Some people had attack dogs. Ghastek had attack lawyers. If he got his hands on the boy, he'd find a way to remove the necklace. Even if he had to behead the child to get it.
I couldn't let the People get the boy.
"That's nice," I said. "I have a simpler solution. Take the necklace off the child now and I won't kill you."
"Wait a God damned minute." Amanda's father moved to stand between me and his wife. "Everyone calm down. Just calm down."
"Give me the boy and nobody gets hurt," I told them. "Nobody here will stop me."
"That child is wearing our evidence," Ghastek said.
Curran's eyes lit up with gold. He leveled his alpha stare on the woman. She flinched.
"Give me the child," Curran said, his voice a deep inhuman growl.
"Fine." Aurellia shoved the boy toward us. "Take him."
Curran swept the boy off the floor and picked him up. Ghastek's face fell. We'd won this round.
"Give me back my son!" the man demanded.
Curran just looked at him.
"It's in the boy's best interests to stay in our custody," Ghastek said. "We have better facilities."
"It's not your facilities I doubt," Curran said. "It's your ethics and your intentions."
"What does that supposed to mean?" Ghastek narrowed his eyes.
"It means the necklace is more important to you than the boy," I said. "You'll slice the flesh off his neck to get it."
"That's a gross exaggeration." The Master of the Dead crossed his arms. "I've never murdered a child."
"Oh it's never murder when you do it," I said. "It's a regrettable accidental casualty."
"You can't do this!" Amanda's father thrust himself before Curran. "You can't take my son."
"Yes, I can," Curran said. "We'll keep him safe. If your wife decides to explain what's going on, I'll consider returning him."
"Go f**k yourself," the golden-haired woman said. "Crawl back into whatever dark hole you came out of. I have no care for you or your kind." She turned and walked out of the restaurant.
Her husband froze, caught for a moment between his son and his wife. "This isn't over," he said finally and chased after Aurellia.
"Give us the boy," Ghastek said, his tone reasonable.
"I don't think so," Curran said. "If you want to examine him later, you're welcome to visit the Keep."
Around us the People tensed. In the corner two vampires leaned forward.
I unsheathed Slayer. I had a lot of practice and I did it fast. The lawyer woman jerked back. The opaque blade smoked, sensing the undead. Come on, Ghastek. Make our night.
Ghastek sighed. "Fine. I'll make the necessary arrangements later."
Curran headed out through the door. I waited a second and followed, walking backward for the first two steps to make sure that no undead would come leaping out of darkness at Curran's back.
The door of Arirang swung shut behind us. Ghastek's voice called out, "Alright, people, back to work. Let's process the scene tonight."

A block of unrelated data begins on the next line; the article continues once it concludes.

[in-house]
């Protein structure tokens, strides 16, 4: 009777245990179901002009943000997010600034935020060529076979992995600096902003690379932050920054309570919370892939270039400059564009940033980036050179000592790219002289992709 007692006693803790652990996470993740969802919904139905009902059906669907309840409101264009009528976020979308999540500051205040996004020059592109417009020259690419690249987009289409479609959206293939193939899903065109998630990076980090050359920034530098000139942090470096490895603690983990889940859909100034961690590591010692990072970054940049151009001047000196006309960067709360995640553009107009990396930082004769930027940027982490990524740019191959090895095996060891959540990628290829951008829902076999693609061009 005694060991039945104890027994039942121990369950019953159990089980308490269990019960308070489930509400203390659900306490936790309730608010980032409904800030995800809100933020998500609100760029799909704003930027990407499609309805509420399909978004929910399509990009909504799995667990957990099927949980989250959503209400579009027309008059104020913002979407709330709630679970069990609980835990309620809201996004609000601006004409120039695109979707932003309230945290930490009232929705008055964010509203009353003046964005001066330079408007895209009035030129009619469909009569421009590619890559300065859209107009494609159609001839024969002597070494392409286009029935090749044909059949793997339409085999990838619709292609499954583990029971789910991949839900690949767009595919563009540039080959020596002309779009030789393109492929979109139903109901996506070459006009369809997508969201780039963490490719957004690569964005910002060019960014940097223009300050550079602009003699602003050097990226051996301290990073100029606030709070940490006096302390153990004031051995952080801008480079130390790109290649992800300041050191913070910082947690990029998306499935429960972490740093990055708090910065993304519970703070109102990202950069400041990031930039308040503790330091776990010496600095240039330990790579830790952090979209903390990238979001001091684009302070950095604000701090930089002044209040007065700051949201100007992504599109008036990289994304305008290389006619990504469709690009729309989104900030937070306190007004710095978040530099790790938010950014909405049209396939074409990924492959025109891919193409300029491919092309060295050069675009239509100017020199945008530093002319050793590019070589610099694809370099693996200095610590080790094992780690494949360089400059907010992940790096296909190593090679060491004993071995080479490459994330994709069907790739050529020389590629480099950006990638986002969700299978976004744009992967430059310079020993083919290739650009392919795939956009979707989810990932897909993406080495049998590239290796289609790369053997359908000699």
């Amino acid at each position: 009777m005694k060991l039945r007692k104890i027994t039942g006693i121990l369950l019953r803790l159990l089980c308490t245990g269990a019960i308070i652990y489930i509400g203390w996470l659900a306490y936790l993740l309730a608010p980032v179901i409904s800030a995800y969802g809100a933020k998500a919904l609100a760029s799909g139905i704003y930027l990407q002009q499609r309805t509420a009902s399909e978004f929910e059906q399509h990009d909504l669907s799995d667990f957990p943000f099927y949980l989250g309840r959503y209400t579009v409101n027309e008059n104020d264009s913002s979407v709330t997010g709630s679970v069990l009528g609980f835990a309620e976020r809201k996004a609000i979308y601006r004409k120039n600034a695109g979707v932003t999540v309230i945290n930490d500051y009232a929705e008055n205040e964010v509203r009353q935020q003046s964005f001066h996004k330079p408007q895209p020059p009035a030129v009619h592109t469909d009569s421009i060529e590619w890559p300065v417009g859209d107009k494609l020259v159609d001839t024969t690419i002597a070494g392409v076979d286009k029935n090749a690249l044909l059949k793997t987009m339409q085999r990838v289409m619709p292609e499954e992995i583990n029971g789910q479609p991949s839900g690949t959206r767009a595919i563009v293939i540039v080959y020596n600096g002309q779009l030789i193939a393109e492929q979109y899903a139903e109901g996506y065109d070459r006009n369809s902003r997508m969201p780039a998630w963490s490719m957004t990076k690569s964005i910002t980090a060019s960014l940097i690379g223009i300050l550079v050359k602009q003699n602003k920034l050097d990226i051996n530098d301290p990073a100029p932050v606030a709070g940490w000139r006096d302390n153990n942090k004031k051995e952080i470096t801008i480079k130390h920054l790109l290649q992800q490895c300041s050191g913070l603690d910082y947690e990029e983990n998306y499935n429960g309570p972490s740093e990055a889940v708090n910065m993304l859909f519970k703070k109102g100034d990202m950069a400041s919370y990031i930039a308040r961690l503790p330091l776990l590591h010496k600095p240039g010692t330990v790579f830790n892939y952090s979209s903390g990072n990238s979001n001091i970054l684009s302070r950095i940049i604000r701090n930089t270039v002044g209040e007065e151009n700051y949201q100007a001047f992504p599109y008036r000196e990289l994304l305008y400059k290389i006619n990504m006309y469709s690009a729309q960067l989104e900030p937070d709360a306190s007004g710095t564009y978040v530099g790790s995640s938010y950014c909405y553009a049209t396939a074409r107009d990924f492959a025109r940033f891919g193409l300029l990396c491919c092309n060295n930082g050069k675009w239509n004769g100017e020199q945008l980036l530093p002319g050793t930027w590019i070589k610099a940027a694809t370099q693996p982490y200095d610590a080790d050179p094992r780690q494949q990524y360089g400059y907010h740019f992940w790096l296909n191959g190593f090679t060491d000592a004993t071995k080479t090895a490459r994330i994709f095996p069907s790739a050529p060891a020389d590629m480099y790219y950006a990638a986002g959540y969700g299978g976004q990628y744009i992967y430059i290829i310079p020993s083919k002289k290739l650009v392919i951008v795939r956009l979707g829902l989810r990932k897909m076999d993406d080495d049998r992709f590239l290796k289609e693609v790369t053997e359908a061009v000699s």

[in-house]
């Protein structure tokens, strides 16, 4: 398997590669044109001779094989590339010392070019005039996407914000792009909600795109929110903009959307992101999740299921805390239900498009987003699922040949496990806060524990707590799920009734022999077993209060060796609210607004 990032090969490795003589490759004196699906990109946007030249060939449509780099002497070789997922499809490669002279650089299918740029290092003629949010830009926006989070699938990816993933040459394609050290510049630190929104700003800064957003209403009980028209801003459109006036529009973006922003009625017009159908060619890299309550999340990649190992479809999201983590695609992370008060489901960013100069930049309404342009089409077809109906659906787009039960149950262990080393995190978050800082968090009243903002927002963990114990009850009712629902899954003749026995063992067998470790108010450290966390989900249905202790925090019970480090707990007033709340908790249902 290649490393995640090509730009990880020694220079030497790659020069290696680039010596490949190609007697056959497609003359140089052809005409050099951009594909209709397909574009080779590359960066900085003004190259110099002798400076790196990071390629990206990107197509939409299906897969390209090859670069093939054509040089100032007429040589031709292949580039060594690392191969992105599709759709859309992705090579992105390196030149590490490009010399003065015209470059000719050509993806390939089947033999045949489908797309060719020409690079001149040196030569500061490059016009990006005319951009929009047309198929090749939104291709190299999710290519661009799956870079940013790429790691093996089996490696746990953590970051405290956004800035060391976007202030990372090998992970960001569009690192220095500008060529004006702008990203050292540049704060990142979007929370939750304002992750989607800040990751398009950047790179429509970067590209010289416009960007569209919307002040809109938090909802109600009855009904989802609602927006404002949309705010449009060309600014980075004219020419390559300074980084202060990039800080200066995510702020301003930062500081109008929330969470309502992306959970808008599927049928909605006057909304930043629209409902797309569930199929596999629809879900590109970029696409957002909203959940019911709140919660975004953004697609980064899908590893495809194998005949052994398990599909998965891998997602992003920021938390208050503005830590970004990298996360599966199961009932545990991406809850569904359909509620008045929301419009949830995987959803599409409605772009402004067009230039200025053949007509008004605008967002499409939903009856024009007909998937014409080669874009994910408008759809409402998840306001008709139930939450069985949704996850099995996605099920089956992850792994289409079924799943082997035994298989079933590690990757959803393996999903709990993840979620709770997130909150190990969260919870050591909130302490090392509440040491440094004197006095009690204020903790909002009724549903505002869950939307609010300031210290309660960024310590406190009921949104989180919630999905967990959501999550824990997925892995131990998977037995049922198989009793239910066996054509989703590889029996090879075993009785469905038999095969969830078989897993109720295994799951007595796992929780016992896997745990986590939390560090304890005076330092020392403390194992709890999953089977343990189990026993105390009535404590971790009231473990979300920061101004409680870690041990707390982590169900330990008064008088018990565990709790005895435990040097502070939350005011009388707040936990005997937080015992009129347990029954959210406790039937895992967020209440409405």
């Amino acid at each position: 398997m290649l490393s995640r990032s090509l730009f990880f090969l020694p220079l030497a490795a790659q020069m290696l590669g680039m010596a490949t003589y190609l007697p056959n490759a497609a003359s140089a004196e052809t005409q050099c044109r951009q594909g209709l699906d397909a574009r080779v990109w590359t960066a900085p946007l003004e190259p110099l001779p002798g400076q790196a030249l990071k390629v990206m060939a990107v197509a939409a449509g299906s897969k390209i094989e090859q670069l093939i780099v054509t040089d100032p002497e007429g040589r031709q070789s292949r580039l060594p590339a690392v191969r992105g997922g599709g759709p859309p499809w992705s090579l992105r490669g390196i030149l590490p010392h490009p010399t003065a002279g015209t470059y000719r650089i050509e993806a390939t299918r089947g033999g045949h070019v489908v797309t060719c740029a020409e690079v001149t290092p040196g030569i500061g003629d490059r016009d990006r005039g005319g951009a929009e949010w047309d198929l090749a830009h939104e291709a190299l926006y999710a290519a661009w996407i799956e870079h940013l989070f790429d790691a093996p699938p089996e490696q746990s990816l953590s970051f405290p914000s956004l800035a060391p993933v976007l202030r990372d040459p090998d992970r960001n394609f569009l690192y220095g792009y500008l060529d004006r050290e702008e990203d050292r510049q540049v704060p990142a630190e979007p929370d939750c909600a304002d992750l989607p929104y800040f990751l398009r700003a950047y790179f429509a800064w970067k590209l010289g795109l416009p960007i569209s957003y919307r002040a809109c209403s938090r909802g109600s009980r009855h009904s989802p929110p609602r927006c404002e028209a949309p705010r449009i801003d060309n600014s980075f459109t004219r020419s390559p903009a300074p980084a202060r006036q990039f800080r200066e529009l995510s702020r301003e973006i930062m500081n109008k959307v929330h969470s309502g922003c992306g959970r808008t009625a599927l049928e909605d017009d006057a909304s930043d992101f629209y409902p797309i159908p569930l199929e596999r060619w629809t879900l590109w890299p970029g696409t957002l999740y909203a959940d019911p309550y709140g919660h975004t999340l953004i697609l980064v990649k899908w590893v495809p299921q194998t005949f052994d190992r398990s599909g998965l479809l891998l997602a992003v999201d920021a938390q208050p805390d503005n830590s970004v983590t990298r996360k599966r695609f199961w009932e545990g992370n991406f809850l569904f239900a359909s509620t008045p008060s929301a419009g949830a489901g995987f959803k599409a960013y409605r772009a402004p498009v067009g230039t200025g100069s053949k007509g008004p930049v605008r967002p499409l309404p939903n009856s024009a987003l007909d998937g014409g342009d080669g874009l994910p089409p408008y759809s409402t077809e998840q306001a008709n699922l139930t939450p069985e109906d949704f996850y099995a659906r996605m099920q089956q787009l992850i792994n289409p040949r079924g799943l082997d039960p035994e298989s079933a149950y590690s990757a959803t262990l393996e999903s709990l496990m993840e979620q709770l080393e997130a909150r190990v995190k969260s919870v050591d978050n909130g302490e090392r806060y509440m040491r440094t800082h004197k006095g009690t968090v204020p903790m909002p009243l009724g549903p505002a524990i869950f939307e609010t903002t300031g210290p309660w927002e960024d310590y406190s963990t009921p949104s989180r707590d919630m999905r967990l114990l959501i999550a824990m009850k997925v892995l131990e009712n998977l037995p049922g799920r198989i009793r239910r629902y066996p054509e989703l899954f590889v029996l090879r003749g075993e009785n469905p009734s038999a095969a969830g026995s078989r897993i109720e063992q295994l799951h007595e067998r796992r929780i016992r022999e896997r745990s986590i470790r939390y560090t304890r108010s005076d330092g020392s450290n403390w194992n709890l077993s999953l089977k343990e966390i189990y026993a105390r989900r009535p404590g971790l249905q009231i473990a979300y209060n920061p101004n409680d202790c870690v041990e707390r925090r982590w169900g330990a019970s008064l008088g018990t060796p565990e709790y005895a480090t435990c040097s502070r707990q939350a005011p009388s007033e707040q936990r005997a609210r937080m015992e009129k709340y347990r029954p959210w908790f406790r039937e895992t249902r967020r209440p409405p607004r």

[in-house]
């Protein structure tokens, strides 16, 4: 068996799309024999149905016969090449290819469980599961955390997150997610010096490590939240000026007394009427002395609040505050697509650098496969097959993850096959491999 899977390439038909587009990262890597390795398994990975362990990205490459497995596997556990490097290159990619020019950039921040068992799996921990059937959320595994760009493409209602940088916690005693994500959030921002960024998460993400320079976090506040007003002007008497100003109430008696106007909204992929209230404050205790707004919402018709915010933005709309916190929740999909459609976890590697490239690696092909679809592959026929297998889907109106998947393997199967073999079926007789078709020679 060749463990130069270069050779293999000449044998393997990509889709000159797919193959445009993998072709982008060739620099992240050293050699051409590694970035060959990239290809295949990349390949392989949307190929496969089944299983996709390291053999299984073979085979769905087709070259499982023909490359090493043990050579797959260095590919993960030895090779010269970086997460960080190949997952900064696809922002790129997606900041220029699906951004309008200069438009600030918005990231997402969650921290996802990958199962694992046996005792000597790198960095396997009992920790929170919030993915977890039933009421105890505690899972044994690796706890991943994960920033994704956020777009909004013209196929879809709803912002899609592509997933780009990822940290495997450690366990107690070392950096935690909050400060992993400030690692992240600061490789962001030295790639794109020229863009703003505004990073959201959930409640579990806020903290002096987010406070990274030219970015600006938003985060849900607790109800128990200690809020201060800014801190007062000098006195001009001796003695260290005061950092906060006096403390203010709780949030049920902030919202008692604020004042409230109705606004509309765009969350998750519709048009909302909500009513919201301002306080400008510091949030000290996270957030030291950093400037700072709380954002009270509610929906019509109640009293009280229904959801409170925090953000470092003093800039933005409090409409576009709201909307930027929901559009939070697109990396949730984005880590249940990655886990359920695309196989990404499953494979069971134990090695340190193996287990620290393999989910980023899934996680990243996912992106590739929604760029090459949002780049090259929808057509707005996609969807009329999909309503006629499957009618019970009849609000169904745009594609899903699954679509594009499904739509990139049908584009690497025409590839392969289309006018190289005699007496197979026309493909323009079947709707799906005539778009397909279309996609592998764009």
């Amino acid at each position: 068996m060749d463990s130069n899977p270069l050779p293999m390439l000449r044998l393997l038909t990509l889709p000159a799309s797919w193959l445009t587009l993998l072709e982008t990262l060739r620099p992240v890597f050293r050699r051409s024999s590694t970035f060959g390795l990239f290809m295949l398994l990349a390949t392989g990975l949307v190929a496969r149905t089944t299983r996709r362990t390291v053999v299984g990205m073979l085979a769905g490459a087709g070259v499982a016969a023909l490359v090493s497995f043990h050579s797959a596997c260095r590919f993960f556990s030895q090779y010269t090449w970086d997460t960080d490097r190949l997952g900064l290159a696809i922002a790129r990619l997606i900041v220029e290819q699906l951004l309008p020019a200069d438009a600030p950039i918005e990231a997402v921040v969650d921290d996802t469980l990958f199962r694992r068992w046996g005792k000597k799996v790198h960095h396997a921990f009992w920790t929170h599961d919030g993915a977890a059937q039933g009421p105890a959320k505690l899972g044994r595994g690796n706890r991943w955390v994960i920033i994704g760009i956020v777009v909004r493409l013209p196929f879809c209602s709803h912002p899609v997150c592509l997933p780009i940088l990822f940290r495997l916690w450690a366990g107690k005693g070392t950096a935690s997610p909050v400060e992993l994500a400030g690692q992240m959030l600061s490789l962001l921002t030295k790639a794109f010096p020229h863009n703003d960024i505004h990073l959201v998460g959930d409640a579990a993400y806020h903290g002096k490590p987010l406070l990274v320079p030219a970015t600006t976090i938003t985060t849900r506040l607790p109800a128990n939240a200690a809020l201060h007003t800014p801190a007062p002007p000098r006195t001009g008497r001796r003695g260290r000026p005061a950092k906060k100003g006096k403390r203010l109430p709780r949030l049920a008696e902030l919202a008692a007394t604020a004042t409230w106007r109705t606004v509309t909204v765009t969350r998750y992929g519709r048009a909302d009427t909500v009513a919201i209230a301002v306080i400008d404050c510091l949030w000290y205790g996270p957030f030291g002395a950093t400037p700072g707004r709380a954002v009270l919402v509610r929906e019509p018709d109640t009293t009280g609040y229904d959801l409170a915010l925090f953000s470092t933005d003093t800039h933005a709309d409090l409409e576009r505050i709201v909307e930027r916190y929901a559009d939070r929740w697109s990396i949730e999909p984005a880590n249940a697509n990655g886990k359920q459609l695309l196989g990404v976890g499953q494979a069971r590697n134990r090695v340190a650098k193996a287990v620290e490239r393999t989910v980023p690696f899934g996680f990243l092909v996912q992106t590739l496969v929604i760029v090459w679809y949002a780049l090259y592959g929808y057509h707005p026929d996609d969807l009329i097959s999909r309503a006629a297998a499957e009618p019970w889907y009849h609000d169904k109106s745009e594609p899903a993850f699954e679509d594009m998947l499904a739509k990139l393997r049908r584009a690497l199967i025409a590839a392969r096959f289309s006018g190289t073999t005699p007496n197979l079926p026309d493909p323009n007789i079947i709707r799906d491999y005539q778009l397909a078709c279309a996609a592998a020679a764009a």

"What's your name?" Curran asked.
The boy swallowed. "Roderick."
"Don't be afraid," Curran told him, his voice still laced with snarls. "I'll keep you safe. If anything threatens you, I'll kill it."
The boy gulped.
A giant scary man with glowing eyes and inhuman voice just took you from your parents, but don't be afraid, because he'll kill anything that moves. Kick-ass calming strategy, Your Majesty.
"He might be less scared if you stopped snarling and turned off the headlights," I murmured.
The fire in Curran's eyes died.
"It will be okay," I told Roderick. "We just want to take off that necklace, and then you can go back to your parents. It will be okay. I promise."
If the necklace snapped his neck, there wasn't a damn thing I or Curran or anybody else could do about it. We had to get him to the Keep's infirmary.
We headed into the parking lot just as Andrea pulled up in a Pack Jeep.
Doolittle bent over the boy, studying the necklace with a magnifying glass. Dark-skinned, his hair salted with grey, the Pack medic looked to be in his early fifties. Doolittle was the best medmage I had ever met. He brought me back from the edge of death so many times, we stopped joking about it.
There was something so soothing about Doolittle. Whether it was his manner, his kind eyes, or the soft Southern accent, tinted with notes of coastal Georgia, I didn't know. The moment he walked into the room, Roderick relaxed. In thirty seconds they had struck a bargain: if Roderick stayed on his best behavior, he would get ice-cream.
Not that Roderick had to be bribed. It took us almost an hour to get to the Keep and the entire ride over, he did not say a single word. He didn't move, didn't fidget, or do any of the normal things a seven year old kid would do in the car. He just sat there, quiet, his brown eyes opened wide, like he was a baby owl.
Doolittle pressed his thumb and index finger just above the necklace, stretching the skin. A vein stood out, burrowing from the gold band under the skin into the muscle of the neck like a thin root.
"Does it hurt when I press here?" he asked.
"No," Roderick said. His voice was barely above whisper.
Doolittle probed a different spot. "And now?"